Craft Recordings have a sweet selection ready to drop for RSD, including titles by John Martyn, Celia Cruz and Willie Colón, Jonathan Richman, O.A.R., Kenny Dorham, Lamb of God, and the Vince Guaraldi Trio. Highlights include the 15th anniversary rerelease of Evanescence’s The Open Door. The album was a Billboard number one hit back in 2006, and now it’s been given the heavy vinyl treatment. Gray marbled vinyl, no less. Their chunky riffs already sound a tad dated, and the songs aren’t as remembered as those on the debut, but still there’s plenty to enjoy here. Songs like “Call Me When You’re Sober” see Amy Lee getting super-personal.

1960’s rockers the Zombies might be best known for the “Time of the Season” single, but the likes of Tom Petty, Paul Weller, and the Bangles were influenced by the Brit psychedelic band. The Oddities and Extras record was previously only available as part of the Complete Studio Recordings 5 LP set, but Craft has put it out for RSD. Ambitious early tunes like “She’s Coming Home” and chart botherers like “I Want You Back Again” make for a fascinating listen.

Dedicated to You: Lowrider Love is a compilation of songs from between 1956 and 1972, mostly from the ‘60s, that highlight the heartfelt croon tunes of the Chicano lowrider scene which developed in L.A. The Sheppards, Ralfi Pagan, the Harvey Averne Dozen and Gene Chandler might not be household names, but that’s all the more reason to dip in and explore a criminally underappreciated side of Los Angeles’ musical history. More, the automobile artwork is super-cool, as is the smokey clear-and-black vinyl (we don’t know if it’s supposed to look like exhaust fumes, but it kinda does).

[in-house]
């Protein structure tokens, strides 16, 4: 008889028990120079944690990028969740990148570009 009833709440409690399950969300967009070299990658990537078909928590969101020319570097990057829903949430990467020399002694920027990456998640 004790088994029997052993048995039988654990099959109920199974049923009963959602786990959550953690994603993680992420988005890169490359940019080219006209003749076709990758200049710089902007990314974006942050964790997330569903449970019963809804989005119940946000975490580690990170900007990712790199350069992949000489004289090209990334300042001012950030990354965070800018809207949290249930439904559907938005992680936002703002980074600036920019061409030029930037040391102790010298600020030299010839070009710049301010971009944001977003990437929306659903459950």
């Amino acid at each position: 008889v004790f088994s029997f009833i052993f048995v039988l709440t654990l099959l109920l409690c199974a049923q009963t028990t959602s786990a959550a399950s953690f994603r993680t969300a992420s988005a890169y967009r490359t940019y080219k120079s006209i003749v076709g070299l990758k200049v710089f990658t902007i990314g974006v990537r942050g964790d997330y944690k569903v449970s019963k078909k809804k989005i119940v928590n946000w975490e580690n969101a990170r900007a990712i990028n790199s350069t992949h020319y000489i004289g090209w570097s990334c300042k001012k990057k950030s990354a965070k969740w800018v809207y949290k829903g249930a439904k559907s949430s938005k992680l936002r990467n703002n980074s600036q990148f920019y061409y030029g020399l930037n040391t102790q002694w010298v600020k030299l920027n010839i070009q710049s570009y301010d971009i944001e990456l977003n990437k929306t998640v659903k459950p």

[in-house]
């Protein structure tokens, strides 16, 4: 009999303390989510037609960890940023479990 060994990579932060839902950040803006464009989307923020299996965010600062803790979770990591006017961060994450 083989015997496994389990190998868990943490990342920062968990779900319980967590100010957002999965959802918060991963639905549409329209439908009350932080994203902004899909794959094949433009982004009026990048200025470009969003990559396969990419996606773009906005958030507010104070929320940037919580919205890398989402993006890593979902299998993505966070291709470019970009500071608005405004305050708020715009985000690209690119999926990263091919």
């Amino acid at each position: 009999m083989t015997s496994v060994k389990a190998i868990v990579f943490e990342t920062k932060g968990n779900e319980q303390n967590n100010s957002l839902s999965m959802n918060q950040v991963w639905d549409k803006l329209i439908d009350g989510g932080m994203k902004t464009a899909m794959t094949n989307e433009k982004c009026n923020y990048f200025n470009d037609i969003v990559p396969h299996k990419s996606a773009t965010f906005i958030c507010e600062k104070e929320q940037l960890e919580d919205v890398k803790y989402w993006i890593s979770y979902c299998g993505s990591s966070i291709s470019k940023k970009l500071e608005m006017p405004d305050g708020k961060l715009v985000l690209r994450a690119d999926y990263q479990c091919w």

A fascinating collaboration sees punk barbers the Cutthroat Brothers join forces with Minutemen/Stooges man Mike Watt for an album called The King is Dead which gets a special RSD vinyl release. It’s swampy yet catchy and groovy and fuck, recalling the likes of the Cramps, the Gun Clun and yes, the Stooges.

Death Row Records is putting out a very pretty rerelease of the soundtrack to the basketball movie Above the Rim on yellow and orange vinyl (plus a nostalgia-inducing cassette tape). Suge Knight was the executive producer on the soundtrack back in ‘94, with Dre acting as supervising producer. The result is a bright, chill and occasionally bouncing album. If you haven’t seen the film, starring, among others, 2Pac, Bernie Mac, and Marlon Wayans, it’s well worth a look. The soundtrack suits it perfectly, and this new package is awesome.

Passion River will release the DVD and Blu-ray editions of the excellent documentary Punk the Capital for Record Store Day. Tracing the roots of punk rock in Washington D.C. and its evolution into hardcore, the movie covers an exciting seven-year period between 1976 and ’83. The big names are all included — Minor Threat, Bad Brains, and Henry Rollins specifically. But the real joy of the film is the equal billing it gives to the many other bands of the time and their cultural impact. Even if you’re not from D.C., this is a thrilling account of an important musical movement, and how it took off in the nation’s capital surrounded by government.    ❖